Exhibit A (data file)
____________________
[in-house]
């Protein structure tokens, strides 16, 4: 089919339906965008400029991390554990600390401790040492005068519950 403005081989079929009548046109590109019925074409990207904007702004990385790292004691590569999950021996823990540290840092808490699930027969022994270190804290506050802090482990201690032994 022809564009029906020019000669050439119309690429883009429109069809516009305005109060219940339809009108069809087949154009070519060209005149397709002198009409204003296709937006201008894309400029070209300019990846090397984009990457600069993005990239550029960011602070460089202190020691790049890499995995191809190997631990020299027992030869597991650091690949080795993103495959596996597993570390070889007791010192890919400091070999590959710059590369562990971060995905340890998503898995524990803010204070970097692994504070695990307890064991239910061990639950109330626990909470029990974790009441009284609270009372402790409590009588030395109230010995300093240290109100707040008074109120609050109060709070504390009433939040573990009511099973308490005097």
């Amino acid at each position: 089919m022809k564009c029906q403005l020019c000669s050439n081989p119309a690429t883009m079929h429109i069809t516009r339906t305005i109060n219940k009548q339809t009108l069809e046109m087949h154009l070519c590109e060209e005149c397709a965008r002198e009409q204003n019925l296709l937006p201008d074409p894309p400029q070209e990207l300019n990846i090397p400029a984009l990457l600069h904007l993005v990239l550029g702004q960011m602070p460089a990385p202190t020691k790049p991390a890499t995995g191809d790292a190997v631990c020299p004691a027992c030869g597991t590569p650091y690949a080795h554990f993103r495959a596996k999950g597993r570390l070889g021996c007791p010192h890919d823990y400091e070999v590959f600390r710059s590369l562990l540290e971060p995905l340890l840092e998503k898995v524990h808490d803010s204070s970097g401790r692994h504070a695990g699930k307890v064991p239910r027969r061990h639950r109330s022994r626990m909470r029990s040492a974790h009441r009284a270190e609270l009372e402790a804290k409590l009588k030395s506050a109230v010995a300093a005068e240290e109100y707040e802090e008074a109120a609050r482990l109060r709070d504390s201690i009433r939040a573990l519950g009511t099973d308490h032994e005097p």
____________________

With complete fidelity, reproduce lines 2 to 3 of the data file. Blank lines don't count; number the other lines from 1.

């Protein structure tokens, strides 16, 4: 089919339906965008400029991390554990600390401790040492005068519950 403005081989079929009548046109590109019925074409990207904007702004990385790292004691590569999950021996823990540290840092808490699930027969022994270190804290506050802090482990201690032994 022809564009029906020019000669050439119309690429883009429109069809516009305005109060219940339809009108069809087949154009070519060209005149397709002198009409204003296709937006201008894309400029070209300019990846090397984009990457600069993005990239550029960011602070460089202190020691790049890499995995191809190997631990020299027992030869597991650091690949080795993103495959596996597993570390070889007791010192890919400091070999590959710059590369562990971060995905340890998503898995524990803010204070970097692994504070695990307890064991239910061990639950109330626990909470029990974790009441009284609270009372402790409590009588030395109230010995300093240290109100707040008074109120609050109060709070504390009433939040573990009511099973308490005097």
């Amino acid at each position: 089919m022809k564009c029906q403005l020019c000669s050439n081989p119309a690429t883009m079929h429109i069809t516009r339906t305005i109060n219940k009548q339809t009108l069809e046109m087949h154009l070519c590109e060209e005149c397709a965008r002198e009409q204003n019925l296709l937006p201008d074409p894309p400029q070209e990207l300019n990846i090397p400029a984009l990457l600069h904007l993005v990239l550029g702004q960011m602070p460089a990385p202190t020691k790049p991390a890499t995995g191809d790292a190997v631990c020299p004691a027992c030869g597991t590569p650091y690949a080795h554990f993103r495959a596996k999950g597993r570390l070889g021996c007791p010192h890919d823990y400091e070999v590959f600390r710059s590369l562990l540290e971060p995905l340890l840092e998503k898995v524990h808490d803010s204070s970097g401790r692994h504070a695990g699930k307890v064991p239910r027969r061990h639950r109330s022994r626990m909470r029990s040492a974790h009441r009284a270190e609270l009372e402790a804290k409590l009588k030395s506050a109230v010995a300093a005068e240290e109100y707040e802090e008074a109120a609050r482990l109060r709070d504390s201690i009433r939040a573990l519950g009511t099973d308490h032994e005097p």